The Man Who Hated Women: Sex, Censorship, and Civil Liberties in the Gilded Age by Amy Sohn, Farrar, Straus and Giroux-Macmillan, 400 pp.
With the number of white Christian nationalist attacks on Americans’ reproductive rights skyrocketing since the Supreme Court’s overturning of Roe v. Wade, it might be easy to assume that this kind of action is historically unprecedented.
But these modern attempts to destroy reproductive freedom are rooted in a long history of American government officials and public figures who similarly relied on a rigidly Christian view of what people should do with their bodies. The Man Who Hated Women: Sex, Censorship, and Civil Liberties in the Gilded Age by Amy Sohn, published in 2021 and recently released in paperback, delves into the life and work of one such enemy of reproductive rights and church-state separation: Anthony Comstock.
Although Sohn does not explicitly label Comstock as a Christian nationalist, his fervid, lifelong commitment to eradicating all traces of sex education, abortion and contraception from the public square was firmly rooted in his conservative Christian upbringing and adulthood.
While the book’s title focuses on Comstock himself, its narrative devotes equal – if not more – time to some of the women who opposed him. The Man Who Hated Women provides an engaging deep dive into the lives of the eight women who were charged with violating state and federal Comstock laws, including suffragists and sisters Victoria Woodhull and Tennessee Claflin; publisher Angela Heywood; sexologist Ida C. Craddock; and birth control advocate Margaret Sanger. Interweaving stories from Comstock’s work, life and direct interactions with these women, Sohn presents a far-reaching and insightful look at the lengths these activists went to in order to educate others about topics like gender equality and sex education, and to provide reproductive health care to those who needed it.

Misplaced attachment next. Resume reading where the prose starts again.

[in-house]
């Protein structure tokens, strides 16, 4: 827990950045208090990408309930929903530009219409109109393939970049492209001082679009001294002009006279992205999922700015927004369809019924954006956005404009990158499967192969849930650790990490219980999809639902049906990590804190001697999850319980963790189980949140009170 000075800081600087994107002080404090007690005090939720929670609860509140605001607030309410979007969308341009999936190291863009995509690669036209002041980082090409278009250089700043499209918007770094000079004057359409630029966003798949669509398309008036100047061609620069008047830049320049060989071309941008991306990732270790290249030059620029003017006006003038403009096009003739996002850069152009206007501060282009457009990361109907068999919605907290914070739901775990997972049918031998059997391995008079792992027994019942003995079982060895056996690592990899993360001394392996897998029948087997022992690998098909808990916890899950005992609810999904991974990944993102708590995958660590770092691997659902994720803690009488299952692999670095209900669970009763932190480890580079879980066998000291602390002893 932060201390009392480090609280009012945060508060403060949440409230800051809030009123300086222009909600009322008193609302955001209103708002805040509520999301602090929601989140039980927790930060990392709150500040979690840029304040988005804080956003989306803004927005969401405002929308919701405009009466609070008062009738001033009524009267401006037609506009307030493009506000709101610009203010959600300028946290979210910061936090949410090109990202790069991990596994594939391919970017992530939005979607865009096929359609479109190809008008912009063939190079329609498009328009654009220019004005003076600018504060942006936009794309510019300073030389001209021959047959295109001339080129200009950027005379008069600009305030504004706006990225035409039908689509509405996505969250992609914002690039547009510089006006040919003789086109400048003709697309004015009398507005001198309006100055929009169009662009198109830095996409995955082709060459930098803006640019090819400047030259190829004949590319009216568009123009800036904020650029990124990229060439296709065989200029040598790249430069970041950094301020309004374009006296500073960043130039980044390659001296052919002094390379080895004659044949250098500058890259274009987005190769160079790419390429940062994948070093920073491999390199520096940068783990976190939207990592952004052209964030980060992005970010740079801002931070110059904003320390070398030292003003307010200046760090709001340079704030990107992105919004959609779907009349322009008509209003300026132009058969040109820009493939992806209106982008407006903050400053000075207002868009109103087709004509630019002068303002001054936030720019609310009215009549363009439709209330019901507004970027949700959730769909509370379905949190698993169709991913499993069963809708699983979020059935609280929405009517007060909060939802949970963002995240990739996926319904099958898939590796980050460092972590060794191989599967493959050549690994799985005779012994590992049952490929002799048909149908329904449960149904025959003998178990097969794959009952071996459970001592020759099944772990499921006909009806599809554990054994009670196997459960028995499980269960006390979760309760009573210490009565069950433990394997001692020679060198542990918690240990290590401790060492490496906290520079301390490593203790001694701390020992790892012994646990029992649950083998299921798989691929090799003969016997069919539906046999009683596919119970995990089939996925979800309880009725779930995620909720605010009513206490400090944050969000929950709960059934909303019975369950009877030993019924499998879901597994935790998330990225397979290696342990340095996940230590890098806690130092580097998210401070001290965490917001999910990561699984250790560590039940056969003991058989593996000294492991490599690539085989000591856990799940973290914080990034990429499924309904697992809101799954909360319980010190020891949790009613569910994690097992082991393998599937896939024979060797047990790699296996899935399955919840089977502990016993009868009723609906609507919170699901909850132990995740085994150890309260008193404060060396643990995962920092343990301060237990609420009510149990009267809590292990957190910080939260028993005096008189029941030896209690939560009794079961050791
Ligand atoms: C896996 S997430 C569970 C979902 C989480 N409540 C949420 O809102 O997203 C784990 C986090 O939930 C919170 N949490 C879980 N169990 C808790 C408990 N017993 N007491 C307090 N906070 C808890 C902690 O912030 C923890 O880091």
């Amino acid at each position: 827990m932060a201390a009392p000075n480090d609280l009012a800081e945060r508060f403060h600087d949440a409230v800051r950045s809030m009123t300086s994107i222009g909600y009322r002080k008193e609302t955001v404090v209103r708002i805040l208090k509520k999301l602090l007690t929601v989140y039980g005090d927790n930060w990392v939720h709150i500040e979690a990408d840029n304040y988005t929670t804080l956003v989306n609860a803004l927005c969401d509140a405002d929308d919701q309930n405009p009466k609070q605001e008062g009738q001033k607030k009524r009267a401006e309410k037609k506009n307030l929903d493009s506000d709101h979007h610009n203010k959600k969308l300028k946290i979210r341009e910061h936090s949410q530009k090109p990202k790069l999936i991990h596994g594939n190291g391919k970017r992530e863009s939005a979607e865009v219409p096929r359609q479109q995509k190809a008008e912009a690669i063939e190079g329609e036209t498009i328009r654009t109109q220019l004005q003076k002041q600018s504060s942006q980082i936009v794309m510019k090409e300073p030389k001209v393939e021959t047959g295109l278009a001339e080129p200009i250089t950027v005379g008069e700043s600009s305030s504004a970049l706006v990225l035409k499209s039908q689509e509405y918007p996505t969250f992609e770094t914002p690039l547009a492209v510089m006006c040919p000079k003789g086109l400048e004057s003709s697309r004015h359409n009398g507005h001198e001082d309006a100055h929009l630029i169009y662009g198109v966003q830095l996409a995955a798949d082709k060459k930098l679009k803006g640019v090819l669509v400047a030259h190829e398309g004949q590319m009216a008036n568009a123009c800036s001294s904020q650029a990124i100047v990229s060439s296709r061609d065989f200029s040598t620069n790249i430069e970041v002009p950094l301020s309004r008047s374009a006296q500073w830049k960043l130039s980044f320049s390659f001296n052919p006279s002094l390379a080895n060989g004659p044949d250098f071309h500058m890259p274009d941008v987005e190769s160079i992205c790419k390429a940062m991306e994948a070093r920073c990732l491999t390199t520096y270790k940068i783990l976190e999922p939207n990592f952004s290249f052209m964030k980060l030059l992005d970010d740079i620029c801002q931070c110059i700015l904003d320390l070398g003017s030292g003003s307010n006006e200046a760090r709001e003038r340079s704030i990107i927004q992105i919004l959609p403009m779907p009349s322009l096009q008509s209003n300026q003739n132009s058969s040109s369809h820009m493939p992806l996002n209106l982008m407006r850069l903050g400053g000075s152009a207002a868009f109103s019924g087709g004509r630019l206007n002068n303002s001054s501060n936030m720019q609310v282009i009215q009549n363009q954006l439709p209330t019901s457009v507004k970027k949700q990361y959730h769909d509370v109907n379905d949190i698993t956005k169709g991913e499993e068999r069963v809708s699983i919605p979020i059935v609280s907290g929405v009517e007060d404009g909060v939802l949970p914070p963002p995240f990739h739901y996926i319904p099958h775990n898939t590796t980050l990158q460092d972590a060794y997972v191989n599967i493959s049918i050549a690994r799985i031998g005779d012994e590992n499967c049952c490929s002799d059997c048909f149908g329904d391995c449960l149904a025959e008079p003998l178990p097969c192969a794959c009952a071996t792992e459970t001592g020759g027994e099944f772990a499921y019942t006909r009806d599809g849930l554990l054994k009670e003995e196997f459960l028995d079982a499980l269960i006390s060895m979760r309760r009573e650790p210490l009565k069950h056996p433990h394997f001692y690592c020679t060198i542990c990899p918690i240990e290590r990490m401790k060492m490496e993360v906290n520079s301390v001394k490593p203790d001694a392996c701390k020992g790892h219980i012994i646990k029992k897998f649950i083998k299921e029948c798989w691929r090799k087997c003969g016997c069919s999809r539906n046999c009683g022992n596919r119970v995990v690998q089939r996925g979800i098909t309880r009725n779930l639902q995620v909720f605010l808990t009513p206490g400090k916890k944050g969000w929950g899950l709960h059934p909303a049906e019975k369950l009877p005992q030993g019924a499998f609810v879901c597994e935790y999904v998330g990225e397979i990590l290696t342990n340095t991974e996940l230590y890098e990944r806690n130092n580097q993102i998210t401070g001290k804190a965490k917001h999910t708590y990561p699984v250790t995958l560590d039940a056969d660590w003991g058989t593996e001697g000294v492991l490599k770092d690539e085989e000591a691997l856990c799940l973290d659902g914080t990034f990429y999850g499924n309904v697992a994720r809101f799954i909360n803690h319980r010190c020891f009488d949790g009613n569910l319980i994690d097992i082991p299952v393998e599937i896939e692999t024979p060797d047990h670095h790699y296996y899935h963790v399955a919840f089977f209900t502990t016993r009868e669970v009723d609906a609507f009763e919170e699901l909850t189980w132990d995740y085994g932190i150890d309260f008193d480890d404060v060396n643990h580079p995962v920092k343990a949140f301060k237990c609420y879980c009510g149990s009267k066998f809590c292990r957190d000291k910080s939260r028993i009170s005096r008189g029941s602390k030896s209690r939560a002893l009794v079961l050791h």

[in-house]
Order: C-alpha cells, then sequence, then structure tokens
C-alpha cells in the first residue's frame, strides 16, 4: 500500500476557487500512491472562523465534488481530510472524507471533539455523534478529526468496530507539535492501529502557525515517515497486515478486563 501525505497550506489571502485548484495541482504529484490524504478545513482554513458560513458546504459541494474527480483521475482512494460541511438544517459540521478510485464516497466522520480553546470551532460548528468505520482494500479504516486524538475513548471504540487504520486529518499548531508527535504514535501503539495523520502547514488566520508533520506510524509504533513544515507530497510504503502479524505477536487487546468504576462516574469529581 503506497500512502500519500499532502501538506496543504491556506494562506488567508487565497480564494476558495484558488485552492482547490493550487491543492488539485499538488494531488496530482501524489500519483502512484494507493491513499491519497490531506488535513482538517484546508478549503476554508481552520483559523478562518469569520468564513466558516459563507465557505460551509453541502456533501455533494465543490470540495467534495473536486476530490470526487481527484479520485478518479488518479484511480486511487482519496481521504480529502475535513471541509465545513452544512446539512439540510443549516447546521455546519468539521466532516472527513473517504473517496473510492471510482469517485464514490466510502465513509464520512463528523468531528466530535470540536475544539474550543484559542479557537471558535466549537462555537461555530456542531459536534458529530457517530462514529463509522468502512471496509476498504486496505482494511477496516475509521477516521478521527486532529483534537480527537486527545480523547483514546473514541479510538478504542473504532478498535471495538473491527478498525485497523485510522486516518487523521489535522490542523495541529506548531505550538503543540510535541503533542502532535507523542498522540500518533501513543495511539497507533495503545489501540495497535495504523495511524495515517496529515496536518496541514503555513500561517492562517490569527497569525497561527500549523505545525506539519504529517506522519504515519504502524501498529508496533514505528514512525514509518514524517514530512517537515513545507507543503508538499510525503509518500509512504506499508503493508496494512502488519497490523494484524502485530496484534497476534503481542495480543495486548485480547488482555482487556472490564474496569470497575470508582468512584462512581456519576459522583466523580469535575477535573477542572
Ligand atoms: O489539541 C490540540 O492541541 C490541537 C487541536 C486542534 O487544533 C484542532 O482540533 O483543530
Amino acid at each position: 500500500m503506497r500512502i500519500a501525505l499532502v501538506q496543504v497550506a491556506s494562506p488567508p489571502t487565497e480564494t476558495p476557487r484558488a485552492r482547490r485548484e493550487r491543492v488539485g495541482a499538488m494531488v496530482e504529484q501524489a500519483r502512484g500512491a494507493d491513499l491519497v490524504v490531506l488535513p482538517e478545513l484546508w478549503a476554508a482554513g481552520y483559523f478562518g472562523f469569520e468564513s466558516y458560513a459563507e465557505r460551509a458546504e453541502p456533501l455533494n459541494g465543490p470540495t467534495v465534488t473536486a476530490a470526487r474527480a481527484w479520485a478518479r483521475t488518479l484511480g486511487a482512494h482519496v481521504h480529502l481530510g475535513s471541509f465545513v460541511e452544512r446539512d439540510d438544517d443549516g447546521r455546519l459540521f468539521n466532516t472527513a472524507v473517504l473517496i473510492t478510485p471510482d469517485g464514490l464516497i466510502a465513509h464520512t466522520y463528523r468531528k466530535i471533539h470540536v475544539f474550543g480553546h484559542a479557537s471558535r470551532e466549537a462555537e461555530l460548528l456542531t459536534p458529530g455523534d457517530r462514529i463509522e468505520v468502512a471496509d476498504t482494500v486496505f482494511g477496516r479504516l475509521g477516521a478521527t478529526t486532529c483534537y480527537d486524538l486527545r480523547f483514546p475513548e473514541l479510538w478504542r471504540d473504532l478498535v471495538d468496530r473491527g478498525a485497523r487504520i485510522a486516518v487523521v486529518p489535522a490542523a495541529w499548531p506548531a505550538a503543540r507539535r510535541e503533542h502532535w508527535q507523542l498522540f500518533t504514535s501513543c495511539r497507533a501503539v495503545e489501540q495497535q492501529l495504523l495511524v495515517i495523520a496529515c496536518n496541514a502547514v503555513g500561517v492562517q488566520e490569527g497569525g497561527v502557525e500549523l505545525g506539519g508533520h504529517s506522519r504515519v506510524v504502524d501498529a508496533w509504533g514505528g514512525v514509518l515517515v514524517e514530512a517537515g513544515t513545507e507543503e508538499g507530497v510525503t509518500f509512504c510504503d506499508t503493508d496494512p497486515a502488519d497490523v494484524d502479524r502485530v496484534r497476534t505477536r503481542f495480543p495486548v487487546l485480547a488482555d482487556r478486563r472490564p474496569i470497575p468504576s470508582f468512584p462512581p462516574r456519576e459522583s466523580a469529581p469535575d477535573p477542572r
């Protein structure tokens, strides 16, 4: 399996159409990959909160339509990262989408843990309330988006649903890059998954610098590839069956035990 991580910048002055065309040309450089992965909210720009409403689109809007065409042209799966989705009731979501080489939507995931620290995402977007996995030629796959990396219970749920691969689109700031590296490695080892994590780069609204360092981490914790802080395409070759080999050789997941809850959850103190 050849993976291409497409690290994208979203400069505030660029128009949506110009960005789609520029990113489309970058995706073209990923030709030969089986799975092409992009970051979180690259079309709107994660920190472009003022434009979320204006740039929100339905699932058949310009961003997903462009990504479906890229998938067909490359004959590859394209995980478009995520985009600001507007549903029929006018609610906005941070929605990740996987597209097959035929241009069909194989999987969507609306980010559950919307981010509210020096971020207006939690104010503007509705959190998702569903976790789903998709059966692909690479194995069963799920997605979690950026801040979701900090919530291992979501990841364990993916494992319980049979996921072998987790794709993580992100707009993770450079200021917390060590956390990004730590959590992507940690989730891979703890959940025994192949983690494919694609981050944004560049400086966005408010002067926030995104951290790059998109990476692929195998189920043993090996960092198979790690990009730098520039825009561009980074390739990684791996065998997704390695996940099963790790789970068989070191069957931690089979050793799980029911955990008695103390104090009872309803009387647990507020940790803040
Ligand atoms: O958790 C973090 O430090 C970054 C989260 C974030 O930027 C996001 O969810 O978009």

Sohn’s analysis highlights many conflicts that are sure to resonate with modern audiences who care about upholding the integrity of church-state separation today. For example, the book extensively chronicles Comstock’s struggle and eventual success in 1873 with the federal passage of the Comstock Act and similar ensuing state legislation. Comstock’s motivation for these laws, which banned sending contraceptives and other “obscene” materials through the mail, stemmed from his desire to root out societal behavior that went against his Christian beliefs, and he worked closely with the Young Men’s Christian Association (YMCA) while doing this work.
Reading some of the passages that discuss Comstock’s religiously based objections to contraceptives and other related materials calls to mind the recent increase in religion-based refusals by some conservative Christian pharmacists to fill prescriptions. In the final sentence of the introductory chapter, Sohn invites readers to recognize connections just like these: “Without understanding the sex radicals,” she writes, “we cannot fight the assault on women’s bodies and souls that continues today.” Ultimately, the clarity of Sohn’s writing allows the reader to make those crucial conclusions by learning from the past.